The Concept of Nadi

Ayurveda has the concept of Srotas and Yoga has the concept of Nadi.

We discussed the Ayurvedic concepts of Srotas the system of channels in the body in one of our last few articles.
A srotas is a passage, path, road or a highway there are thousands of srotamsi (srotamsi is plural for srotas).
Those small srotamsi come together and create a larger channel (srotas) such as the respiratory, cardiovascular, urinary or gastrointestinal tract (this are the physical channels)

Yoga similarly looks upon the subtle body (mind-prana field) as a system of interrelated channels (Nadi).

Nadi is the channel for the flow of prana and consciousness. The literal meaning of Nadi is flow. According to the yogic philosophy there are 72 000 or more subtle channels. These Nadi cover the whole body.

The mind has its own single Nadi or a channel called Chitta Nadi or the channel of consciousness. Ayurveda refers to its physical counterpart as the manovahasrotas.

The manovahasrtoas has its mula sthana in the hridaya/ heart and Chitta Nadi originates from the spiritual heart.
Chitta Nadi moves upwards first to the throat, from which our expression comes out, and then to the head where it gets connected with the senses and external objects.
Then it flows back down from the head to the throat and back to the heart.
This is called the twofold flow of the chitta Nadi.

1. First it has a movement towards the external world (from the heart up to the head and out through the senses)
2. Then it moves from the outer world of the senses to the inner world of the psyche (down from the head into the heart).

When the chitta nadi is blocked we get trapped in the outer mind, emotions and senses.
Ayurveda believes that the root cause of disease is desire. This will reduce the sattva guna in the mind and vitiate rajas and tamas. The flow of of prana can be obstructed by various toxins (malas). These toxins can be of physical origin or emotional for example toxins from an incompatible diet (viruddha ahara), impressions, improper lifestyle, wrong relationships, Ego….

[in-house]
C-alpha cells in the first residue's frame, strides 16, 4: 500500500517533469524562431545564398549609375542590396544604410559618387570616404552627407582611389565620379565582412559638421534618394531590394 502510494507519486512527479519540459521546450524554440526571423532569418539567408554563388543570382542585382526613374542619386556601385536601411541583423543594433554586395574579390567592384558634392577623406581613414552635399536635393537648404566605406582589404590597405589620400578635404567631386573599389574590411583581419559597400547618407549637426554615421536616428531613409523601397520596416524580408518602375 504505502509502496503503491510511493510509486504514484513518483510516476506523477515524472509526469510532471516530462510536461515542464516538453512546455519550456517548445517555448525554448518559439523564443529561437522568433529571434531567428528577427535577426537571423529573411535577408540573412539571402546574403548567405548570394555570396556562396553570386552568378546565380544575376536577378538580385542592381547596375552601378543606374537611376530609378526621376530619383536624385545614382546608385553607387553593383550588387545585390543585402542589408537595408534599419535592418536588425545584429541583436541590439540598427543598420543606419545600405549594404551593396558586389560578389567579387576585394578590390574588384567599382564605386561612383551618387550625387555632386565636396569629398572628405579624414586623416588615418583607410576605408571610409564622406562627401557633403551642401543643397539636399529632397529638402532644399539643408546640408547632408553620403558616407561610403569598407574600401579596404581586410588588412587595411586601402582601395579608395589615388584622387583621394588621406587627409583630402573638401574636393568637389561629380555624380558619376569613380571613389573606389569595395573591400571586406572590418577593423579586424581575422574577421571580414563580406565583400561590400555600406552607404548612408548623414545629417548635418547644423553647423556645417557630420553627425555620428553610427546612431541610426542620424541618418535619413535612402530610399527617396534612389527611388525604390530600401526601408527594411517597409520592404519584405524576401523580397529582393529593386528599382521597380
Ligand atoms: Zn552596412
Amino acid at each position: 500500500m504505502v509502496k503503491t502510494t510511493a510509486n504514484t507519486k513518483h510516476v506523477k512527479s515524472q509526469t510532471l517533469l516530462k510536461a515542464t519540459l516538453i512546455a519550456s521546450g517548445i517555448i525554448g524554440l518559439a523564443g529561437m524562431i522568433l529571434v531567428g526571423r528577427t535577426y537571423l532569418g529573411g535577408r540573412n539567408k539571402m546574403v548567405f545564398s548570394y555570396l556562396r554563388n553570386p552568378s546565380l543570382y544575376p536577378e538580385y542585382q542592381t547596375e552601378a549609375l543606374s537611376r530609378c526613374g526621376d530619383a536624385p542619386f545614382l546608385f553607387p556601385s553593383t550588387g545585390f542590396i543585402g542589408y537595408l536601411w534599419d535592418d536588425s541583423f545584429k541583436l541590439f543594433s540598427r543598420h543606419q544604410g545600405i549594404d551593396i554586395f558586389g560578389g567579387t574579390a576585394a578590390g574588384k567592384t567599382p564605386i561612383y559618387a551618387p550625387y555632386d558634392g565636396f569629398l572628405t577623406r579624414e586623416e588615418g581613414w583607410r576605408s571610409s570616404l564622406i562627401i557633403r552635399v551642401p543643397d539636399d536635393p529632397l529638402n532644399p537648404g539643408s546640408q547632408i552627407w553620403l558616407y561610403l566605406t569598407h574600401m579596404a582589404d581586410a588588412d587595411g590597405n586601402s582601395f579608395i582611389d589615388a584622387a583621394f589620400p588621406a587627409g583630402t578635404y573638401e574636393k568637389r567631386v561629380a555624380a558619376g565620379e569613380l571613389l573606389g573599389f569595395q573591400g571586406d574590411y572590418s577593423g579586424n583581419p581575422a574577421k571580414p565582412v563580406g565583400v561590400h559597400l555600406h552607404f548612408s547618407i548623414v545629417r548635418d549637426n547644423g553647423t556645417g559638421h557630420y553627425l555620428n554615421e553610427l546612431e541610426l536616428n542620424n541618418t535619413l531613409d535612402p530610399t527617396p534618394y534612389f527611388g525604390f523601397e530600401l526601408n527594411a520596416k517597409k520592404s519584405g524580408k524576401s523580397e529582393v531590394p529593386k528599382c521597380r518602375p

Out of the network of Nadi the following three have been mentioned as the most important for controlling the flow of prana and consciousness within all the other Nadi of the body.

The three Nadi are called

1. Ida – this Nadi represents the moon
2. Pingala – this Nadi represents the sun
3. Sushumna – this is the central Nadi (brain and spinal column)

Ida, pingala and sushumna nadi begin in muladhara (1st chakra) in the pelvic floor. From there sushumna flows directly upwards with the spinal column, while ida passes to the left and pingala to the right at the svadhisthana (2nd chakra) chakra. There are a few more cross overs of ida and pingala (see picture) before the three Nadi meet in the Ajna chakra (6th chakra/ third eye).

The aim in yogic practice is to direct the prana through the sushumna the central Nadi which promotes the awakening of the 7 cerebrospinal centres (chakras) – the goal of ones practice. Nadi shodhana pranayama is one practice to promote the balance of Ida and Pingala – This is when our consciousness comes back into Sushumna Nadi.

There is another very interesting practice in Yoga which is called Pratyahara (the withdrawal from the sense). This is literally a fasting from sensory impressions. The withholding of the senses is not an easy task. At every moment there is energy produced in the body. As a result the mind is tempted to attach with external objects. Fast and exciting objects have a stimulating effect and calm and soft impressions calm the mental activity.

The foundation of yoga is the control of the sense organs enabling one to look inwards
(Patanjali Yoga Sutra)

Yoga is so much more then the practice of Asana /posture, to learn more we welcome you to our Yoga classes at Lakshmi Ayurveda

Yoga, Meditation, chanting, Mantra and Pranayama every

Friday at 8am (with Yogini Cin) and Saturday at 9.30am with Christiane
Suitable for all levels.

🙂 Watch the space our Yoga Ebook will be released soon 🙂

Much love your Lakshmi Ayurveda team 🙏❤️

The ultimate goal of yoga is for every living being to be happy and healthy,
With the ability to see the good in everyone and to be free from the binds of negative afflictions.
Dharma Shastra

* 𝘗𝘭𝘦𝘢𝘴𝘦 𝘯𝘰𝘵𝘦 𝘵𝘩𝘢𝘵 𝘵𝘩𝘦𝘴𝘦 𝘤𝘭𝘢𝘪𝘮𝘴 𝘩𝘢𝘷𝘦 𝘯𝘰𝘵 𝘣𝘦𝘦𝘯 𝘢𝘱𝘱𝘳𝘰𝘷𝘦𝘥 𝘣𝘺 𝘵𝘩𝘦 𝘛𝘎𝘈. 𝘛𝘩𝘦 𝘪𝘯𝘧𝘰𝘳𝘮𝘢𝘵𝘪𝘰𝘯 𝘱𝘳𝘰𝘷𝘪𝘥𝘦𝘥 𝘪𝘴 𝘯𝘰𝘵 𝘮𝘦𝘢𝘯𝘵 𝘵𝘰 𝘣𝘦 𝘶𝘴𝘦𝘥 𝘵𝘰 𝘥𝘪𝘢𝘨𝘯𝘰𝘴𝘦 𝘰𝘳 𝘵𝘳𝘦𝘢𝘵 𝘢𝘯𝘺𝘰𝘯𝘦 𝘢𝘯𝘥 𝘴𝘩𝘰𝘶𝘭𝘥 𝘯𝘰𝘵 𝘣𝘦 𝘵𝘢𝘬𝘦𝘯 𝘸𝘪𝘵𝘩𝘰𝘶𝘵 𝘤𝘰𝘯𝘴𝘶𝘭𝘵𝘢𝘵𝘪𝘰𝘯 𝘸𝘪𝘵𝘩 𝘢𝘯 𝘈𝘺𝘶𝘳𝘷𝘦𝘥𝘪𝘤 𝘱𝘩𝘺𝘴𝘪𝘤𝘪𝘢𝘯. 𝘞𝘦 𝘥𝘰 𝘯𝘰𝘵 𝘨𝘶𝘢𝘳𝘢𝘯𝘵𝘦𝘦 𝘢𝘯𝘥 𝘢𝘴𝘴𝘶𝘮𝘦 𝘯𝘰 𝘭𝘦𝘨𝘢𝘭 𝘭𝘪𝘢𝘣𝘪𝘭𝘪𝘵𝘺 𝘰𝘳 𝘳𝘦𝘴𝘱𝘰𝘯𝘴𝘪𝘣𝘭𝘺 𝘧𝘰𝘳 𝘵𝘩𝘦 𝘢𝘤𝘤𝘶𝘳𝘢𝘤𝘺, 𝘤𝘶𝘳𝘳𝘦𝘯𝘤𝘺 𝘰𝘳 𝘤𝘰𝘮𝘱𝘭𝘦𝘵𝘦𝘯𝘦𝘴𝘴 𝘰𝘧 𝘪𝘯𝘧𝘰𝘳𝘮𝘢𝘵𝘪𝘰𝘯 𝘤𝘰𝘯𝘵𝘢𝘪𝘯𝘦𝘥 𝘪𝘯 𝘵𝘩𝘦𝘴𝘦 𝘮𝘢𝘵𝘦𝘳𝘪𝘢𝘭𝘴.

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